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A detailed history of the human exploitation of birds is yet to be written, and the contribution birds have made to human development remains largely unacknowledged. However, the debt we owe them is immense. The domestication of the Red Junglefowl and the Rock Dove were seminal events for human food security in the past 10,000 years (on any one day there are some 25 billion chickens alive on earth); domesticated geese, ducks, guineafowl, turkeys and quail all make important contributions to human diets. In the past and still today wild birds and their eggs have also supplied huge amounts of food to human communities. Sometimes this exploitation has been strictly regulated (as with the megapodes (Megapode eggs are an important source of food to many Indo–Pacific communities)), but mostly not, losing us the Great Auk, Passenger Pigeon and many seabird colonies. Sea- and waterbird colonies supplied immense volumes of feathers for the fashion and bedding industries, the former supplemented by hummingbirds and birds-of-paradise. Seabird guano for fertiliser became so valuable to national economies that it drove major colonial expansions in the nineteenth century (Seabird guano, especially from Peru, transformed western agriculture in the nineteenth century). A review of modern-day usage reveals the huge extent to which we continue to use wild birds for our own ends today (Nearly half of all bird species are used directly by people).



Birds supply vital ecological and social services
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Among the vertebrates it is birds that provide the greatest restraint on insect populations (Birds control insect pests in farmlands and forests), though the role of bats is also crucial. Many birds such as pigeons, hornbills and birds-of-paradise are important as dispersers of seeds, particularly in tropical forests, and some, including lorikeets, hummingbirds and sunbirds, are key pollinators of plants. In human societies birds are or have been put to a remarkable range of uses, including the disposal of corpses (vultures), the gathering of food (trained cormorants) and delivery of messages (pigeons). In the domestic environment it is as singing and speaking companions (many species, especially parrots and finches) that their presence is most widely felt. In the wild, the twin occupations of birdwatching and sport hunting (particularly wildfowling and falconry) are pursued by millions worldwide, generating a major source of income in many areas.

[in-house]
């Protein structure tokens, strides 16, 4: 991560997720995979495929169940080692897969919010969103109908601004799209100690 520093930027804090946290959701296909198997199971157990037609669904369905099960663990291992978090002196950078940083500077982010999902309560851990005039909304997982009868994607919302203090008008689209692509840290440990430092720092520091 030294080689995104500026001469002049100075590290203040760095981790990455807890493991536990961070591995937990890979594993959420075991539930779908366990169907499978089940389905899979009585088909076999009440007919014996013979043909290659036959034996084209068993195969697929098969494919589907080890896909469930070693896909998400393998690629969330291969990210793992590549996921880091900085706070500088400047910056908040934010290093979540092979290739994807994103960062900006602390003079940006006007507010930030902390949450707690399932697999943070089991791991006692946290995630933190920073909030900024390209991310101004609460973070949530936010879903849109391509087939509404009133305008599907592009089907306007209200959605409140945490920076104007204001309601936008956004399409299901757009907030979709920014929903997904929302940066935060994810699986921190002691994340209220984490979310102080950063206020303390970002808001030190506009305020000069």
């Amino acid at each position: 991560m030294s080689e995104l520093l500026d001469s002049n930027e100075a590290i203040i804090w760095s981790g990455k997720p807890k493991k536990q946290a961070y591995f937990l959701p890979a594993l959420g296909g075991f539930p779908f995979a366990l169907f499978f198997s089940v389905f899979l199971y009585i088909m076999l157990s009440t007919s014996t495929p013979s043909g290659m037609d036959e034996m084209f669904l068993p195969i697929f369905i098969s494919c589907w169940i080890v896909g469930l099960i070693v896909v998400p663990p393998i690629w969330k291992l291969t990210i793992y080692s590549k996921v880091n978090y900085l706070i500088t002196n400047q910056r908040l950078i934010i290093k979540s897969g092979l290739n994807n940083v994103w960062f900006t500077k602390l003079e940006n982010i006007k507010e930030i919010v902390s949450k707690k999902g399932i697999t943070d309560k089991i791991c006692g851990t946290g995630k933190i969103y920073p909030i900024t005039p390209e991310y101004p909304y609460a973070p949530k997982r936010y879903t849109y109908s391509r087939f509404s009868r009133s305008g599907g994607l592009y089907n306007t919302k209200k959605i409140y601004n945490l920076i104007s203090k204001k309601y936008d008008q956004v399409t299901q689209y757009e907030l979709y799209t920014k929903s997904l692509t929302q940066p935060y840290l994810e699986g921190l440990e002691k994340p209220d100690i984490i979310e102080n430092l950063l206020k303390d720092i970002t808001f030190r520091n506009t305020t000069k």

Birds are major drivers of science and human self-knowledge
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Birds have played a key role in many important developments in the life sciences. Darwin’s groundbreaking idea, evolution through natural selection, was inspired by Galápagos finches and shaped by the contemplation of pigeon varieties. The biological species concept was developed by an ornithologist, ethology (the study of animal behaviour) was advanced through the study of geese, gulls and crows, and behavioural ecology has many of its roots in work on the Dunnock and Arabian Babbler (Arabian Babblers, status anxiety and overconsumption). More immediately, the use of birds as environmental monitors has many significant applications bearing on human welfare. These range from documenting the reality of climate change and tracking the deteriorating status of planetary biodiversity, to determining the presence and influence of pollutants in particular aquatic and agricultural ecosystems.